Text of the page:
Last week, I promised to write more about our family vacation. There was so much, I'm sure today will only be a snippet of our four-day outing.
A friend was shocked that my farmer-husband actually took time away from the farm this summer. She remembered the days when Bob worked nonstop, only taking time off to eat and sleep. I told her my husband has mellowed with age. He really enjoyed the time with our family and hardly missed the farm.
One big thing about our vacation was that we were unplugged. The cabin had no television, no Internet, no phone and no cellphone connection. We did have electricity, running water and indoor plumbing, so even though we couldn't reach the outside world, we were comfortable — though cellphone withdrawal wasn't easy for a few.
There were 13 of us and ONE BATHROOM. Of course, baby Wyatt didn't need the bathroom as he's in diapers. Amazingly enough, there were no fisticuffs over bathroom use. A few times there were lines, and a person had to take a number, but no puddles occurred and the toilet only stopped up once — OK, that was a problem as we couldn't find the plunger and couldn't call the cabin owner for help. Still, no flooding took place.
Young children did learn that at times it is OK to go behind a tree in the woods — this was a first for Arianna, Eli and Serenity. Lucky for everyone, soon we had the toilet back in working order. Good thing, too, because this grandma didn't want to be the next one finding a spot behind a tree.
We had plans to celebrate the upcoming fifth birthday of our grand-twins the first night. Arianna came down with a fever, and everything was put on hold. Rachel had come prepared with all kinds of kid necessities and was able to give Arianna medication for her fever.
"We just got here," Arianna said, fearing her illness would bring their family time by the lake to a sudden end. I was afraid everything was going to come to a halt, too.
Arianna went to bed while others in the group sat around the campfire and waited. The birthday party was postponed.
The medicine worked on Arianna and then again when Eli came down with the same fever. Eventually even baby Wyatt caught it, but no one else did, which worried Rachel. She was afraid she had brought the "plague" to her family.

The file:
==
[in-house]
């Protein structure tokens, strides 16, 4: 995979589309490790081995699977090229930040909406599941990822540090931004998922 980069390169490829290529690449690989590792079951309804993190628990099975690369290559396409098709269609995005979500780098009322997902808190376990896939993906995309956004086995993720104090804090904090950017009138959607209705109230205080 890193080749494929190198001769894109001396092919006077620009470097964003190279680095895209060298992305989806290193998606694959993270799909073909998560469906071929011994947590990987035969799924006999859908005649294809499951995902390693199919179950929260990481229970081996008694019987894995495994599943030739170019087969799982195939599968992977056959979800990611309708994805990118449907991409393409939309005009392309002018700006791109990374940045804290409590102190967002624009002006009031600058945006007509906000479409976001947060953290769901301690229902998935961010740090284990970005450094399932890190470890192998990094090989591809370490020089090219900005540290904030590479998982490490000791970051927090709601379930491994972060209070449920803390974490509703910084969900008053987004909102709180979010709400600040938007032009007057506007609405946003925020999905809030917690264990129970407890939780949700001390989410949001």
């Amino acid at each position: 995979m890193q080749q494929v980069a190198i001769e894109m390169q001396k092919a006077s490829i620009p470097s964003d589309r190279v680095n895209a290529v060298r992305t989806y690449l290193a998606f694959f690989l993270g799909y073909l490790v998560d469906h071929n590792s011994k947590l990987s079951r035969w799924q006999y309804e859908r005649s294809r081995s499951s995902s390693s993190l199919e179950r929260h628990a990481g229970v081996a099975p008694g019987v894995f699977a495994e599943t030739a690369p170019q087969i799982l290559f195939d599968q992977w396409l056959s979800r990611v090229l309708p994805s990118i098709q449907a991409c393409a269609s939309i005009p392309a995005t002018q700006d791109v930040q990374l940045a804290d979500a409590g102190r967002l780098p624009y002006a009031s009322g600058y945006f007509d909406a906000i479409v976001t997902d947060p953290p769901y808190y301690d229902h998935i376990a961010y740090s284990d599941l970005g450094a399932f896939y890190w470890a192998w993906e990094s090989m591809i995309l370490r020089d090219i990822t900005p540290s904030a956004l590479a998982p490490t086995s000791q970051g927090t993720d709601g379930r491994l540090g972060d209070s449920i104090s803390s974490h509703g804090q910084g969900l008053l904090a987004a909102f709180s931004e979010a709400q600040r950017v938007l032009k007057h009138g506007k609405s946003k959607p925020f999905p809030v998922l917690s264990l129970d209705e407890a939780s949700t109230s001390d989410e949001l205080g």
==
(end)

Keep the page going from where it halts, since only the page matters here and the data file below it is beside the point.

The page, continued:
Birthday cake was consumed the following day. All ages then went catch-and-release fishing. The youngsters weren't so great at casting. Serenity, 6, was traumatized when she caught Arianna with a hook. Both were shook up but eventually were talked into safely fishing again.
Getting away from our noisy dock was the only way adults caught anything bigger than a few inches. Andy is still talking about the largemouth bass that bent his pole. Dave worked for at least half an hour bringing in and then releasing his catch, a snapping turtle.
Ethan and Seth helped a lot, entertaining their younger cousins. Though they often disagreed with each other, neither pushed his brother into the lake, so no videos of a big splash.
We went waterfall viewing and sang around the campfire — Rob had brought his bass ukulele and played for us.
Everyone took photos, especially Rebecca and Rachel, so our trip is well documented.
Bob and I had so much fun just watching the commotion and holding Wyatt, when he wasn't demanding to cling to Mommy Rachel.
The best thing that was said to me during our vacation happened as we were getting into the cars for waterfall viewing. Arianna cheered, "Yay! Grandma's coming with us!"
The long weekend was almost perfect, except for the absence of Russell and Cynthia. Maybe next year we'll have all 16 of us together.
*Farm Technology Days by Plover is Aug. 12, 13 and 14. Bob and I plan to be at the Wisconsin State Farmer booth (tent B-103). I'll have books to sell. Hope to see everyone there.